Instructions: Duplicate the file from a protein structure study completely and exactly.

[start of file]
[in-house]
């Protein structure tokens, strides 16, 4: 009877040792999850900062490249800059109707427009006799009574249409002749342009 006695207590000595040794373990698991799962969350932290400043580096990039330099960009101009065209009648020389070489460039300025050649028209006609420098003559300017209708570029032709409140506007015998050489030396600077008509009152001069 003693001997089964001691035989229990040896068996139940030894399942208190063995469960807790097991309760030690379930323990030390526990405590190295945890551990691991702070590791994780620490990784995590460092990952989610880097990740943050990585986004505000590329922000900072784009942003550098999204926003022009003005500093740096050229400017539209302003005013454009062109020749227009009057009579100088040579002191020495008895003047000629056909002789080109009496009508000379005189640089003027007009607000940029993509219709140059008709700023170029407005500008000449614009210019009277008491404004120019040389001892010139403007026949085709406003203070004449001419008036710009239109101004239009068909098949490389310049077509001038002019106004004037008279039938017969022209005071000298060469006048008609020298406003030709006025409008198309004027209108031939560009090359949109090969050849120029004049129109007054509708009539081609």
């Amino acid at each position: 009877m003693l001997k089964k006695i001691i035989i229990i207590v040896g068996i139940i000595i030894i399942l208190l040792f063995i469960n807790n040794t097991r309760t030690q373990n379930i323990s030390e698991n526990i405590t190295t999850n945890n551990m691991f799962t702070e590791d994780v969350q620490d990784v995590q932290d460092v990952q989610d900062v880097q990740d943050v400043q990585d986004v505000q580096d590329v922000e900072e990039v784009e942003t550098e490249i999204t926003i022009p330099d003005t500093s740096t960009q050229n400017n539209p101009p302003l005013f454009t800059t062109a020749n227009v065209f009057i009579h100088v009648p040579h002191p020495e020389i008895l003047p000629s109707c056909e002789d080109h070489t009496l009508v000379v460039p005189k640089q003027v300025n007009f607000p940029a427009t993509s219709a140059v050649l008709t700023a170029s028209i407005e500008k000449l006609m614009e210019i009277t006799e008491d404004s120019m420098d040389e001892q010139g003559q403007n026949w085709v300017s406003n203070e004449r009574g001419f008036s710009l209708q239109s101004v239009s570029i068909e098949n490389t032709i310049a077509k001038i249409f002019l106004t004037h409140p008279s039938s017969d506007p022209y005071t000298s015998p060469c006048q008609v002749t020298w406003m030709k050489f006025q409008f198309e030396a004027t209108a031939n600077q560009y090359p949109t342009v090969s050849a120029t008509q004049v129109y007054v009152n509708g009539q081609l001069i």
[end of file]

[in-house]
């Protein structure tokens, strides 16, 4: 009877040792999850900062490249800059109707427009006799009574249409002749342009 006695207590000595040794373990698991799962969350932290400043580096990039330099960009101009065209009648020389070489460039300025050649028209006609420098003559300017209708570029032709409140506007015998050489030396600077008509009152001069 003693001997089964001691035989229990040896068996139940030894399942208190063995469960807790097991309760030690379930323990030390526990405590190295945890551990691991702070590791994780620490990784995590460092990952989610880097990740943050990585986004505000590329922000900072784009942003550098999204926003022009003005500093740096050229400017539209302003005013454009062109020749227009009057009579100088040579002191020495008895003047000629056909002789080109009496009508000379005189640089003027007009607000940029993509219709140059008709700023170029407005500008000449614009210019009277008491404004120019040389001892010139403007026949085709406003203070004449001419008036710009239109101004239009068909098949490389310049077509001038002019106004004037008279039938017969022209005071000298060469006048008609020298406003030709006025409008198309004027209108031939560009090359949109090969050849120029004049129109007054509708009539081609």
């Amino acid at each position: 009877m003693l001997k089964k006695i001691i035989i229990i207590v040896g068996i139940i000595i030894i399942l208190l040792f063995i469960n807790n040794t097991r309760t030690q373990n379930i323990s030390e698991n526990i405590t190295t999850n945890n551990m691991f799962t702070e590791d994780v969350q620490d990784v995590q932290d460092v990952q989610d900062v880097q990740d943050v400043q990585d986004v505000q580096d590329v922000e900072e990039v784009e942003t550098e490249i999204t926003i022009p330099d003005t500093s740096t960009q050229n400017n539209p101009p302003l005013f454009t800059t062109a020749n227009v065209f009057i009579h100088v009648p040579h002191p020495e020389i008895l003047p000629s109707c056909e002789d080109h070489t009496l009508v000379v460039p005189k640089q003027v300025n007009f607000p940029a427009t993509s219709a140059v050649l008709t700023a170029s028209i407005e500008k000449l006609m614009e210019i009277t006799e008491d404004s120019m420098d040389e001892q010139g003559q403007n026949w085709v300017s406003n203070e004449r009574g001419f008036s710009l209708q239109s101004v239009s570029i068909e098949n490389t032709i310049a077509k001038i249409f002019l106004t004037h409140p008279s039938s017969d506007p022209y005071t000298s015998p060469c006048q008609v002749t020298w406003m030709k050489f006025q409008f198309e030396a004027t209108a031939n600077q560009y090359p949109t342009v090969s050849a120029t008509q004049v129109y007054v009152n509708g009539q081609l001069i």